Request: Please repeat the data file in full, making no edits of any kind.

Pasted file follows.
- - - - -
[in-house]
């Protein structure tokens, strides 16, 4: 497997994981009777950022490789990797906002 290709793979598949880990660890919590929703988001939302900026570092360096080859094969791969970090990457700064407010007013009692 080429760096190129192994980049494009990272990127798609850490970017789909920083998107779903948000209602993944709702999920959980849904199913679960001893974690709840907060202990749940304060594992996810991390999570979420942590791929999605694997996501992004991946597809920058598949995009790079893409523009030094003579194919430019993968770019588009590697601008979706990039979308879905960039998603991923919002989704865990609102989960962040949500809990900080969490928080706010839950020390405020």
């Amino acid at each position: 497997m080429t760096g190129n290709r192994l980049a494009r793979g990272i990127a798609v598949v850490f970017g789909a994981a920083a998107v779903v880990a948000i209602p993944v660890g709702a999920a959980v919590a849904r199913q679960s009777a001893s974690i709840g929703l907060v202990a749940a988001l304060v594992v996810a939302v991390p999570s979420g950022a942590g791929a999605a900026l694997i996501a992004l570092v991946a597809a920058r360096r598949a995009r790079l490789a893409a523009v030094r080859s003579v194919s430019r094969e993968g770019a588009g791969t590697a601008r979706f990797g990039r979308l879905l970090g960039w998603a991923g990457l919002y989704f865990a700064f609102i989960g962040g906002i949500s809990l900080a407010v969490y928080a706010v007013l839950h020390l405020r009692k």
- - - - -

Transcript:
[in-house]
């Protein structure tokens, strides 16, 4: 497997994981009777950022490789990797906002 290709793979598949880990660890919590929703988001939302900026570092360096080859094969791969970090990457700064407010007013009692 080429760096190129192994980049494009990272990127798609850490970017789909920083998107779903948000209602993944709702999920959980849904199913679960001893974690709840907060202990749940304060594992996810991390999570979420942590791929999605694997996501992004991946597809920058598949995009790079893409523009030094003579194919430019993968770019588009590697601008979706990039979308879905960039998603991923919002989704865990609102989960962040949500809990900080969490928080706010839950020390405020």
């Amino acid at each position: 497997m080429t760096g190129n290709r192994l980049a494009r793979g990272i990127a798609v598949v850490f970017g789909a994981a920083a998107v779903v880990a948000i209602p993944v660890g709702a999920a959980v919590a849904r199913q679960s009777a001893s974690i709840g929703l907060v202990a749940a988001l304060v594992v996810a939302v991390p999570s979420g950022a942590g791929a999605a900026l694997i996501a992004l570092v991946a597809a920058r360096r598949a995009r790079l490789a893409a523009v030094r080859s003579v194919s430019r094969e993968g770019a588009g791969t590697a601008r979706f990797g990039r979308l879905l970090g960039w998603a991923g990457l919002y989704f865990a700064f609102i989960g962040g906002i949500s809990l900080a407010v969490y928080a706010v007013l839950h020390l405020r009692k």